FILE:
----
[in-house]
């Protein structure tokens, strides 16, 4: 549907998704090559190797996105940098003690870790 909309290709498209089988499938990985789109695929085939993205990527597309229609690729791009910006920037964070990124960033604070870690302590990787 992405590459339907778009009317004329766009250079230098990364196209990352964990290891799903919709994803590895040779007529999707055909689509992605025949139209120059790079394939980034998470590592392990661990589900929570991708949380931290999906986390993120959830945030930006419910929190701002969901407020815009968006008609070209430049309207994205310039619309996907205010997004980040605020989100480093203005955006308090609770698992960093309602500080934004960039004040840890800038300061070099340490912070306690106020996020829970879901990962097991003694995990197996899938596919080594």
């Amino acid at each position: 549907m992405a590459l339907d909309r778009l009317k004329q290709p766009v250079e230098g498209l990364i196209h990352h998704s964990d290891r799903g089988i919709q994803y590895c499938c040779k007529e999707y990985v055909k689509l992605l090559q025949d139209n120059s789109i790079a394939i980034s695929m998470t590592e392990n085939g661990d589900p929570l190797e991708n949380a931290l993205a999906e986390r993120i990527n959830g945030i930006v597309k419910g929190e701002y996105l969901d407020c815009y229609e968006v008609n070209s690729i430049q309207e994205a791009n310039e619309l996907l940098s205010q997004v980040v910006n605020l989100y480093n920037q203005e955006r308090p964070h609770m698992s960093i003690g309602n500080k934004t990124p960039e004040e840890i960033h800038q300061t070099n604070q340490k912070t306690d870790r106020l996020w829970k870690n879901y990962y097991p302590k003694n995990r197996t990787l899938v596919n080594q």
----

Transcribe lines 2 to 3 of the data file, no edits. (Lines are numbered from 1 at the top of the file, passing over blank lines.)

């Protein structure tokens, strides 16, 4: 549907998704090559190797996105940098003690870790 909309290709498209089988499938990985789109695929085939993205990527597309229609690729791009910006920037964070990124960033604070870690302590990787 992405590459339907778009009317004329766009250079230098990364196209990352964990290891799903919709994803590895040779007529999707055909689509992605025949139209120059790079394939980034998470590592392990661990589900929570991708949380931290999906986390993120959830945030930006419910929190701002969901407020815009968006008609070209430049309207994205310039619309996907205010997004980040605020989100480093203005955006308090609770698992960093309602500080934004960039004040840890800038300061070099340490912070306690106020996020829970879901990962097991003694995990197996899938596919080594």
């Amino acid at each position: 549907m992405a590459l339907d909309r778009l009317k004329q290709p766009v250079e230098g498209l990364i196209h990352h998704s964990d290891r799903g089988i919709q994803y590895c499938c040779k007529e999707y990985v055909k689509l992605l090559q025949d139209n120059s789109i790079a394939i980034s695929m998470t590592e392990n085939g661990d589900p929570l190797e991708n949380a931290l993205a999906e986390r993120i990527n959830g945030i930006v597309k419910g929190e701002y996105l969901d407020c815009y229609e968006v008609n070209s690729i430049q309207e994205a791009n310039e619309l996907l940098s205010q997004v980040v910006n605020l989100y480093n920037q203005e955006r308090p964070h609770m698992s960093i003690g309602n500080k934004t990124p960039e004040e840890i960033h800038q300061t070099n604070q340490k912070t306690d870790r106020l996020w829970k870690n879901y990962y097991p302590k003694n995990r197996t990787l899938v596919n080594q």